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Environment Court Ruling Ignores Property Owners’ Rights

8 October 2013

Environment Court Ruling Ignores Property Owners’ Rights

Property Council is deeply disappointed with the Environment Court ruling that the heritage-listed Harcourts building in Wellington’s city centre cannot be demolished.

While public safety is an obvious concern, the decision sets a dangerous precedence for all owners of historic buildings and the wider public. It fails to consider the hefty financial cost of upgrading the building to the New Building Standard (NBS), whether feasible or not.

In many cases building owners will have the will, but not the financial ability to carry out structural work when constructions costs can often be higher than the total value of the property. The unintended consequence is for the buildings to remain standing but becoming derelict - creating a greater risk to the public.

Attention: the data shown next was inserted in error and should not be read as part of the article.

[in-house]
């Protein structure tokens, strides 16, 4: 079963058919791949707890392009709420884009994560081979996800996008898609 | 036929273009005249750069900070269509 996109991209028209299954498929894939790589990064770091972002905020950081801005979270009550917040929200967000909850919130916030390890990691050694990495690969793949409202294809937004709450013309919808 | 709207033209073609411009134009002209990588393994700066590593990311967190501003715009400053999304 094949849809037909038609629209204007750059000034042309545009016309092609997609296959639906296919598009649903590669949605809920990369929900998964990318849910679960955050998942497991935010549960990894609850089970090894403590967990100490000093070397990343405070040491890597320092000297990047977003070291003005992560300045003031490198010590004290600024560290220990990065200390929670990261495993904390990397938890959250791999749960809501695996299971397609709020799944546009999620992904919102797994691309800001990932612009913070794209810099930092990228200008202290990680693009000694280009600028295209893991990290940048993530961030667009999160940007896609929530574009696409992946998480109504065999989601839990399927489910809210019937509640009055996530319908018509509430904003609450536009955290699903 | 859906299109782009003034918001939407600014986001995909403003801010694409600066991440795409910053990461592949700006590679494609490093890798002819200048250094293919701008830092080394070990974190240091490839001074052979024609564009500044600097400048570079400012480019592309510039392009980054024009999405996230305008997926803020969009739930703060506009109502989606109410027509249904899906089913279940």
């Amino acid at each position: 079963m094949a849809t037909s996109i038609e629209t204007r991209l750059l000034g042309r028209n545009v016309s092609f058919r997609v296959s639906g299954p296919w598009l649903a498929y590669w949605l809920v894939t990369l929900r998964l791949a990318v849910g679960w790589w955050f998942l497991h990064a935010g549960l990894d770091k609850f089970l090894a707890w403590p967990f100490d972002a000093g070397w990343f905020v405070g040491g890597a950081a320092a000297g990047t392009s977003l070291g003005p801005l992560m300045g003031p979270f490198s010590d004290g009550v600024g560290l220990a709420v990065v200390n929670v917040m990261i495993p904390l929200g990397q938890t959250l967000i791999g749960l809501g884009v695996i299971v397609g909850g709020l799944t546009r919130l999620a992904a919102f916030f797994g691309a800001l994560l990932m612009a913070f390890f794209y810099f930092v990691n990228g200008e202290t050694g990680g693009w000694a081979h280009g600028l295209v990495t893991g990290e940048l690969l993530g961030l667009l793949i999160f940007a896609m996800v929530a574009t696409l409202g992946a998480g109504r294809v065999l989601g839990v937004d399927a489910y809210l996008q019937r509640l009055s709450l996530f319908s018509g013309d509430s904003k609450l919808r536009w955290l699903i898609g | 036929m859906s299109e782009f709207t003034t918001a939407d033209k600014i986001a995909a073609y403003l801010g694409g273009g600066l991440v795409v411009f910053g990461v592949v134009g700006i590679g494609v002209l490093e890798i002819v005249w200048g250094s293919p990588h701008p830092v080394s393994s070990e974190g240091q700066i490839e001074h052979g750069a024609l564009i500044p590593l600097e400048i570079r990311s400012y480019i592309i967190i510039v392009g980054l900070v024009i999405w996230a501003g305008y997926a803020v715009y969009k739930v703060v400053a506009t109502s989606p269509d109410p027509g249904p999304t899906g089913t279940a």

In a worst case scenario for Wellington, NBS requirements mean that the buildings are left for ‘demolition by neglect’ resulting in large areas of the city left vacant and causing an economic downturn in the affected areas .

“Every main street in every town in New Zealand has a Harcourts type building. The construction cost of the required works would more often than not be higher than the end value of the building,” said Property Council’s Wellington branch president Andrew Hay.

In many cases the same buildings are owned by local authorities and it is in no one’s interest to cripple the finances of small towns simply for heritage preservation.

Wellington’s local government must take into account the rights of property owners in this regard if the health of its commercial property market is to be at optimum.

Property Council calls on the Government to explore financial incentives for property owners of heritage buildings to upgrade their structures to the minimum NBS.

ENDS

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